Chapter

The ‘Founding’ of Measurement in Understanding without Fit

Denis McManus

in Heidegger and the Measure of Truth

Published in print November 2012 | ISBN: 9780199694877
Published online January 2013 | e-ISBN: 9780191745706 | DOI: http://dx.doi.org/10.1093/acprof:oso/9780199694877.003.0007
The ‘Founding’ of Measurement in Understanding without Fit

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The previous chapter provides an abstract account which assigns senses to central elements of Heidegger's fundamental ontology but also raises several objections. The present chapter explores how these proposals might be given concrete sense — a sense which later chapters show resolve most of those objections. Drawing on Heidegger's own use of the motif of measurement and his discussions of scientific knowledge, the chapter explores some basic practices of measurement; this provides a demonstration of how the making of assertions might be said to be ‘founded’ in modes of understanding which provide a ‘prior’ or ‘anticipatory’ ‘measure’, which take a recognizably ‘practical’ form, and which cannot themselves be seen as ‘corresponding’ to their ‘objects’. Though the latter claim plays an important role in making sense of Heidegger's rejection of realism and idealism, another form of criticism to which such practices might be subject is identified, drawing on Heidegger's reflections on authenticity.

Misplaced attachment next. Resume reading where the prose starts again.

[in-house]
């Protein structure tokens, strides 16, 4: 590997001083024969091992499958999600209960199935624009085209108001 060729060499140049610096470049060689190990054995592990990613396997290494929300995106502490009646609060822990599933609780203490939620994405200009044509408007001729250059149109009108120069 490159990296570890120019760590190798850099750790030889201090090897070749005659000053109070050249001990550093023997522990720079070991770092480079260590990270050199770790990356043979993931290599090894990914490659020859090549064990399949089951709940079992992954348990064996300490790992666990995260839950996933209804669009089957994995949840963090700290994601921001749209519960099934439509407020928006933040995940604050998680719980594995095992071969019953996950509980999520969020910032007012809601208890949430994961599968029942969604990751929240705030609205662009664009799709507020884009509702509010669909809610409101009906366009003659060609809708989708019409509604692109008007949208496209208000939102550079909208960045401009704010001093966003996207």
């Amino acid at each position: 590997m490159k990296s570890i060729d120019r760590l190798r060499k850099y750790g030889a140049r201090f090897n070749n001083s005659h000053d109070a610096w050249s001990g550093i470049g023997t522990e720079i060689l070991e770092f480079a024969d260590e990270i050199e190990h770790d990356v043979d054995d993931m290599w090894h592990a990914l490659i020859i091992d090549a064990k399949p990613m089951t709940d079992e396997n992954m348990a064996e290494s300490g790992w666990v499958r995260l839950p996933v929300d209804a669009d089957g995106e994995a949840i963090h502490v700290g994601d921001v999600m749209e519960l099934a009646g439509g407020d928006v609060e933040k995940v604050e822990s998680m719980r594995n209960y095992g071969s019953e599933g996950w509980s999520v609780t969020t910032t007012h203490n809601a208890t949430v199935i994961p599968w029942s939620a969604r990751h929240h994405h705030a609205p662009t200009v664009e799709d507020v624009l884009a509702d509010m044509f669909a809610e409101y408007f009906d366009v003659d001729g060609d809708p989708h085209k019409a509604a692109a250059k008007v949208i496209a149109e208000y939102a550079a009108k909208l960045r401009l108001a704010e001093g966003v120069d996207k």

Keywords: measurement; science; practice; projection; assertion; correspondence; realism; idealism; original having; authenticity

Chapter.  12931 words. 

Subjects: History of Western Philosophy

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